Hafsa Burt, architect and green-energy enthusiast, is pretty excited these days concerning her industry’s direction. Much of this excitement stems from governmental attention to the climate crisis. With almost 40 million people, California—the most populous state in the nation—is especially vigilant in its efforts to construct the latest zero-energy, zero-carbon buildings and communities.
Burt, an accomplished female architect, has a passion for establishing cleaner communities. This passion has helped her amass an astounding amount of information on the need for zero-energy, zero-carbon buildings. According to Burt, California is actively navigating a transition from fossil fuel dependence to clean energy. Over 50 cities and counties across the state are considering policies to support all-electric new construction, and 42 cities have actively adopted building codes (REACH) to reduce their reliance on gas. Additionally, efforts led by the American Institute of Architects (AIA) and others will entice more communities to join this year.
“Local advocacy groups in California are also pushing for the Zero Code, which is a building energy standard that provides energy efficiency measures, and on-or-off-site reliance on renewable energy only for zero-carbon buildings. AIA National is advocating for Zero Code to be mandated for all new Federal Buildings,” adds Burt.
Nationally, efforts to decarbonize the electricity sector are also in the works. In 2019, House Resolution 6 created the bipartisan Select Committee on the Climate Crisis. This committee was formed to develop recommendations on policies and strategies for achieving substantial and permanent reductions in pollution and other activities that contribute to the climate crisis. As a result, the Intergovernmental Panel on Climate Change concluded that global net carbon dioxide emissions must fall by 45-percent from international 2010 levels by 2030 and reach net-zero by 2050.
Achieving clean energy goals also means a new way of thinking about the energy that sustains our world. Burt adds that the new administration has already rejoined the Paris Climate Agreement and is further committed to delivering clean energy to low-income communities and communities of color. There is an urgency for focus on climate action and racial equity. The current administration has asked agencies to review the Environmental Policy Act, roll back on incandescent light bulbs and reinforce transparency of science in regulatory rule making.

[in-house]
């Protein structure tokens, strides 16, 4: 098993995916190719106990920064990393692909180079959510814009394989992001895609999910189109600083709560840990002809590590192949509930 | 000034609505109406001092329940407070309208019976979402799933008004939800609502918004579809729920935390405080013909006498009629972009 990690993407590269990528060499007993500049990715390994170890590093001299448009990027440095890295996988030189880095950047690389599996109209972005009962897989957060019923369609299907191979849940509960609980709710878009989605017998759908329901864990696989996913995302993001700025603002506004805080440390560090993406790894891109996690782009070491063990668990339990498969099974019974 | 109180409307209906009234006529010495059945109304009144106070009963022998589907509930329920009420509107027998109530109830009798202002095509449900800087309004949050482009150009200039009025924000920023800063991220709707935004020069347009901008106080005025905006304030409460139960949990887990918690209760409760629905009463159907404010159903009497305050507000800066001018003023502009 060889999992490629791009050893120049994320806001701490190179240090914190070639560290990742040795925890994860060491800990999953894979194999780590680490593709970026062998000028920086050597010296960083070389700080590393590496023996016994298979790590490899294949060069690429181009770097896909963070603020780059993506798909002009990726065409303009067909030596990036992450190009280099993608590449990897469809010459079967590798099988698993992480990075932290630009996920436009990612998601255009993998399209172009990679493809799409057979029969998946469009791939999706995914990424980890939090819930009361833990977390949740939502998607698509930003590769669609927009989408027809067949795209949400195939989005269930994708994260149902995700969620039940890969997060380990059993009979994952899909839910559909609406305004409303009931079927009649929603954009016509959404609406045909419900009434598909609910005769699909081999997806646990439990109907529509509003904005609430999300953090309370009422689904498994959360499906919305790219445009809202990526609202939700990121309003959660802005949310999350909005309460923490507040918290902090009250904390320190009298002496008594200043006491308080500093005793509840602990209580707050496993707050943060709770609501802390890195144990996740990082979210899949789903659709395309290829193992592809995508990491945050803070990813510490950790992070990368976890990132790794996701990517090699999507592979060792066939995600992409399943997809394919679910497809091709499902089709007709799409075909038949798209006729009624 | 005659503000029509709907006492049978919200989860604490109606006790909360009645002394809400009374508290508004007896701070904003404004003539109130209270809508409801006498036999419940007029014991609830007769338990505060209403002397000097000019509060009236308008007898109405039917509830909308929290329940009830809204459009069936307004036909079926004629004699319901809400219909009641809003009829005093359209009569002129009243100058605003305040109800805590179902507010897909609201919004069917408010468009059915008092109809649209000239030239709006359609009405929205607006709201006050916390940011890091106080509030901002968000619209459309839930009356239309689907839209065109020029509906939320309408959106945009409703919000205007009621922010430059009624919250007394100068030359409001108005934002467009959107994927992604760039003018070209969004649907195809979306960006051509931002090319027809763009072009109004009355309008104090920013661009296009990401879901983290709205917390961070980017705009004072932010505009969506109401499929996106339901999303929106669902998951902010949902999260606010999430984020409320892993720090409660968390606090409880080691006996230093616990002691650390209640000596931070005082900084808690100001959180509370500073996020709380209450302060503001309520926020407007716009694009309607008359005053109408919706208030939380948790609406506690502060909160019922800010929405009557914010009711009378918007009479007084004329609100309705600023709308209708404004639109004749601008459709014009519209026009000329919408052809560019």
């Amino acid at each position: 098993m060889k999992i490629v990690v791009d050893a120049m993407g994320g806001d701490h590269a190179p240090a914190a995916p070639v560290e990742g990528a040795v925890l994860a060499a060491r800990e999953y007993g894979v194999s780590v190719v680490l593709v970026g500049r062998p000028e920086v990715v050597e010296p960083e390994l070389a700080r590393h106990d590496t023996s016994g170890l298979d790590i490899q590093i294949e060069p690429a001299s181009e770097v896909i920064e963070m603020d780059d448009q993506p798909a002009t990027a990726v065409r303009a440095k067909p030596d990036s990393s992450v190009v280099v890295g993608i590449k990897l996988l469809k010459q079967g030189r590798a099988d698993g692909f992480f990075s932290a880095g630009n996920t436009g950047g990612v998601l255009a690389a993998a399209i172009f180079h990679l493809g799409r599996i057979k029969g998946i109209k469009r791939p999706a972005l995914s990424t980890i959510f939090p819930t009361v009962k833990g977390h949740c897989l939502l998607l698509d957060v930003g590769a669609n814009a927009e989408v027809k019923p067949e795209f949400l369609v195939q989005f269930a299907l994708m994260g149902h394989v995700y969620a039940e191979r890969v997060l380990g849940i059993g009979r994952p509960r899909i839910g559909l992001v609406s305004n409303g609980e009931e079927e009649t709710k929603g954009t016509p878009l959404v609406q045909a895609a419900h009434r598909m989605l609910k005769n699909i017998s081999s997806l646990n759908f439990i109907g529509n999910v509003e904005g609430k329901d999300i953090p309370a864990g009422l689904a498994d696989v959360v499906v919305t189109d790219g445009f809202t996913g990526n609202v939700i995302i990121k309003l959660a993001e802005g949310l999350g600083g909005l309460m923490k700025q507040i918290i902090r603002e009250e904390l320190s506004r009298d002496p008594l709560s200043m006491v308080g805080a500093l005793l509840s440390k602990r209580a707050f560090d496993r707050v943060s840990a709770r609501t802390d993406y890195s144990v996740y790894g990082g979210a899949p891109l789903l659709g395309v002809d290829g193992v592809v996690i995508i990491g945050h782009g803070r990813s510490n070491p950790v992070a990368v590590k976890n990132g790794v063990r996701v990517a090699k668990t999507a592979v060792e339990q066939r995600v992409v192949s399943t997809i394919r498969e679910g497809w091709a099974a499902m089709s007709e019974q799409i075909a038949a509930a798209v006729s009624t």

These ambitious goals aim to decarbonize the electricity sector by no later than 2050. Burt adds, “A national goal of achieving net-zero greenhouse gas emissions for all new buildings by 2030 is also in the works, as well as a plan to grow America’s natural-carbon sinks by conserving 30-percent of our lands and waters by 2030.”
All of this positive change has Burt feeling her industry will be a crucial player in making things happen, and she is ready to do her part. “My underlying inspiration has always been to leave a meaningful mark in the industry and create sustainable projects, with a watchful eye at larger problems that our planet is facing. Some 11 years ago, I was doing seminars on healthy buildings, Indoor Air Quality, and airborne transmission using Legionnaires disease incidents as examples, and it all became too real with the current pandemic. Just the same, we need to work toward reducing our carbon footprint and focus on regenerative technologies, so climate emergencies don’t catch us off-guard,” says Burt.
A cleaner world and a smaller carbon footprint is not a new passion for Burt. She says these goals have been a concern for a long time. “In college, as part of my undergraduate thesis, I designed a self-sufficient compact city within a city, addressing resource preservation, sustainability, and all-essential services within a small radius, reducing the carbon footprint of urban living.” Burt adds, “At 21, I was thinking about mixed-uses, compacting an urban environment in a symbiotic fashion while reducing the carbon footprint—which was quite avant-garde.”
Coming from a family of engineers and creatives, Burt says most of the dinnertime conversations involved concepts of physics, the sciences, and the arts. Looking back, she knows these conversations, along with her desire to make a difference in this world, laid the groundwork for her current profession. “With architecture, you can create living art through space and change the urban fabric—and that is kind of special. You can also think of solutions to real-life problems affecting us regionally and globally. Our education allows you to problem solve, and with that skill set, you can pursue different interests.”
Problem solving and innovation are at the heart of Hafsa Burt’s life mission. In a male-dominated career field, she exerts her dominance by making the world a cleaner, better place to live. When asked to share some advice for other women who aspire to become architects, she left us with these words, “Acquire as many skills as possible while in school because that will most certainly make you stand out. Also, reach out and support each other—support other women.” Wise words from a woman focused on a sustainable planet and equity for all.
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